Caribbean corals in crisis: Record thermal stress, bleaching, and mortality in 2005

C. Mark Eakin, Jessica A. Morgan, Scott F. Heron, Tyler B. Smith, Gang Liu, Lorenzo Alvarez-Filip, Bart Baca, Erich Bartels, Carolina Bastidas, Claude Bouchon, Marilyn Brandt, Andrew W. Bruckner, Lucy Bunkley-Williams, Andrew Cameron, Billy D. Causey, Mark Chiappone, Tyler R L Christensen, M. James C Crabbe, Owen Day, Elena de la GuardiaGuillermo Díaz-Pulido, Daniel DiResta, Diego L. Gil-Agudelo, David S. Gilliam, Robert N. Ginsburg, Shannon Gore, Héctor M. Guzmán, James C. Hendee, Edwin A. Hernández-Delgado, Ellen Husain, Christopher F G Jeffrey, Ross J. Jones, Eric Jordán-Dahlgren, Les S. Kaufman, David I. Kline, Philip A. Kramer, Judith C. Lang, Diego Lirman, Jennie Mallela, Carrie Manfrino, Jean Philippe Maréchal, Ken Marks, Jennifer Mihaly, W. Jeff Miller, Erich M. Mueller, Erinn M. Muller, Carlos A Orozco Toro, Hazel A. Oxenford, Daniel Ponce-Taylor, Norman Quinn, Kim B. Ritchie, Sebastián Rodríguez, Alberto Rodríguez Ramírez, Sandra Romano, Jameal F. Samhouri, Juan A. Sánchez, George P. Schmahl, Burton V. Shank, William J. Skirving, Sascha C C Steiner, Estrella Villamizar, Sheila M. Walsh, Cory Walter, Ernesto Weil, Ernest H. Williams, Kimberly Woody Roberson, Yusri Yusuf

Research output: Contribution to journalArticle

275 Citations (Scopus)

Abstract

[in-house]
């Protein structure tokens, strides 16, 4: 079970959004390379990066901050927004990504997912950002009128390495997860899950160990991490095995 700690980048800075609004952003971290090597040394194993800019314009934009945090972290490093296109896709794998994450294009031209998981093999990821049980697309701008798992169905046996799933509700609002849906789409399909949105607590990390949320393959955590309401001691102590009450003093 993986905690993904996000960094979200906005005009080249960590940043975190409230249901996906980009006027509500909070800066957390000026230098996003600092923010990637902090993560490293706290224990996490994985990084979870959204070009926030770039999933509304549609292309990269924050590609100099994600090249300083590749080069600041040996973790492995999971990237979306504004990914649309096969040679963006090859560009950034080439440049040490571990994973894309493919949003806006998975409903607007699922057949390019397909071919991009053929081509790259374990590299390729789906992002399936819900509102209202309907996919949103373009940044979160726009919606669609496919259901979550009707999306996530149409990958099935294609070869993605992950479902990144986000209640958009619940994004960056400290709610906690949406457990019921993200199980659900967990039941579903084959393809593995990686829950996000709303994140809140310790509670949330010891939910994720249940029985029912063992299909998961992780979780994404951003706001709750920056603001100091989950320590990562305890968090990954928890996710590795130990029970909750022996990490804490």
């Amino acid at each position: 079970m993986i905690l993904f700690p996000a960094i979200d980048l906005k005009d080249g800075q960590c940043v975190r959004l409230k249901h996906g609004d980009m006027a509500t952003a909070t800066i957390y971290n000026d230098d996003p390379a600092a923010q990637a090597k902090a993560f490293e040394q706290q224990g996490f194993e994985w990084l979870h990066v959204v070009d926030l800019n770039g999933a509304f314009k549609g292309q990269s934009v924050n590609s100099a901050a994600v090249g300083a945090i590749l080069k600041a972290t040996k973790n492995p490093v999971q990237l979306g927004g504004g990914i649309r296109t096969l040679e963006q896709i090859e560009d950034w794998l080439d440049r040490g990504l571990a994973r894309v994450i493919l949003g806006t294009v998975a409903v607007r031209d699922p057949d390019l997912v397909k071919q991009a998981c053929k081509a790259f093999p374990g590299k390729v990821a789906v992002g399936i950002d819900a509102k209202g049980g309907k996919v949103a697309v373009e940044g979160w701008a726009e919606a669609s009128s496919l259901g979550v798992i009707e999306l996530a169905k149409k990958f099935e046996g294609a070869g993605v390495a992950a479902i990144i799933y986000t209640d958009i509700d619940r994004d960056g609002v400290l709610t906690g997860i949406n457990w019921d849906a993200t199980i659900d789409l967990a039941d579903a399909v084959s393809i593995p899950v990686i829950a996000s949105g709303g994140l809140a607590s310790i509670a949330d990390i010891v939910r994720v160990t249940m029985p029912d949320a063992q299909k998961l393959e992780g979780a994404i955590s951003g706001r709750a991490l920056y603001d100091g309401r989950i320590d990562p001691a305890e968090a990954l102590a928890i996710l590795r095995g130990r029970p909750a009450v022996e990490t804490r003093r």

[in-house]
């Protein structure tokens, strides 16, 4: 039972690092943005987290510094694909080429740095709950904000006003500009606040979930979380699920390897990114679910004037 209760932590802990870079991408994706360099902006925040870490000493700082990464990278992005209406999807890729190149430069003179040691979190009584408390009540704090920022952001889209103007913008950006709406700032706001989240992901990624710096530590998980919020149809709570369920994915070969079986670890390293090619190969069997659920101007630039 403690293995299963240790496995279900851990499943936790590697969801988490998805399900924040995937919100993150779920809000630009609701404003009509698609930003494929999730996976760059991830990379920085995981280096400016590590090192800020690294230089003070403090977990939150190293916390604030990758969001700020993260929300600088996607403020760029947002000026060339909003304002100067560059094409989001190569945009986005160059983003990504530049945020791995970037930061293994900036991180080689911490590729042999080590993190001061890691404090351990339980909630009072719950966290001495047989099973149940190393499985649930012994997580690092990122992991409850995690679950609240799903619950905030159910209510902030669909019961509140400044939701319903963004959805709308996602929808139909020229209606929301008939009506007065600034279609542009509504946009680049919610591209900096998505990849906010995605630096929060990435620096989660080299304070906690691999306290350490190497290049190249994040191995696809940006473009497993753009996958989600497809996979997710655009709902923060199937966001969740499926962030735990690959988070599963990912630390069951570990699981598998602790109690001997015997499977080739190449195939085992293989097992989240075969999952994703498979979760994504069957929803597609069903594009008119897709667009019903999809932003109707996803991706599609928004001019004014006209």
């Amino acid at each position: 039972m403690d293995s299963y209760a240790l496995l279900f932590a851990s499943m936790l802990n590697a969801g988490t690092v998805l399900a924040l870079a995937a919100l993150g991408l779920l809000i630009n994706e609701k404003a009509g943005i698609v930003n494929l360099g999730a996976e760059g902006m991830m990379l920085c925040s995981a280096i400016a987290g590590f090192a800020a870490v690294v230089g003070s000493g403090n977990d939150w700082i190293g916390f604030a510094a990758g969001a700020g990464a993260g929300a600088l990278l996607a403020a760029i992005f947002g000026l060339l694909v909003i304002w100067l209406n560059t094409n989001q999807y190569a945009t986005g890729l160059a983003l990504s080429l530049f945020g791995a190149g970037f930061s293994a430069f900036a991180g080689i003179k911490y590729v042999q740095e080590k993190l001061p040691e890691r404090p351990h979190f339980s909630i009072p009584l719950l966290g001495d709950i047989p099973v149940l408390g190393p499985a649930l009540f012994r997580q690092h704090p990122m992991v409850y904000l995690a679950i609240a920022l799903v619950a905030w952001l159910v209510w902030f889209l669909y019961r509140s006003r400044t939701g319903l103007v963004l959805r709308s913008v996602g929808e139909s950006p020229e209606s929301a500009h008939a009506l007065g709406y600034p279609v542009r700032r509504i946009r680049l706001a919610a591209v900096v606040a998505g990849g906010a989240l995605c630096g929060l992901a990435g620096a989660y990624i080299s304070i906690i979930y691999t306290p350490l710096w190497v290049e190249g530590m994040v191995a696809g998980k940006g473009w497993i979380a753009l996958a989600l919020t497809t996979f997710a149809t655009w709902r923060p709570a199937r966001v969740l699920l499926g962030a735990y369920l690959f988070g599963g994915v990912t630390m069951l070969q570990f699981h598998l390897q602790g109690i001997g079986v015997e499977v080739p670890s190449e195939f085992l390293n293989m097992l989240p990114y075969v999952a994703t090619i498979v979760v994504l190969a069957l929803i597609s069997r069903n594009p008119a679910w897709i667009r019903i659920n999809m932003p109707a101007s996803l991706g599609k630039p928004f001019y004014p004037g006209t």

Background: The rising temperature of the world's oceans has become a major threat to coral reefs globally as the severity and frequency of mass coral bleaching and mortality events increase. In 2005, high ocean temperatures in the tropical Atlantic and Caribbean resulted in the most severe bleaching event ever recorded in the basin. Methodology/Principal Findings: Satellite-based tools provided warnings for coral reef managers and scientists, guiding both the iming and location of researchers' field observations as anomalously warm conditions developed and spread across the greater Caribbean region from June to October 2005. Field surveys of bleaching and mortality exceeded prior efforts in detail and extent, and provided a new standard for documenting the effects of bleaching and for testing nowcast and forecast products. Collaborators from 22 countries undertook the most comprehensive documentation of basin-scale bleaching to date and found that over 80% of corals bleached and over 40% died at many sites. The most severe bleaching coincided with waters nearest a western Atlantic warm pool that was centered off the northern end of the Lesser Antilles. Conclusions/Significance: Thermal stress during the 2005 event exceeded any observed from the Caribbean in the prior 20 years, and regionally-averaged temperatures were the warmest in over 150 years. Comparison of satellite data against field surveys demonstrated a significant predictive relationship between accumulated heat stress (measured using NOAA Coral Reef Watch's Degree Heating Weeks) and bleaching intensity. This severe, widespread bleaching and mortality will undoubtedly have long-term consequences for reef ecosystems and suggests a troubled future for tropical marine ecosystems under a warming climate.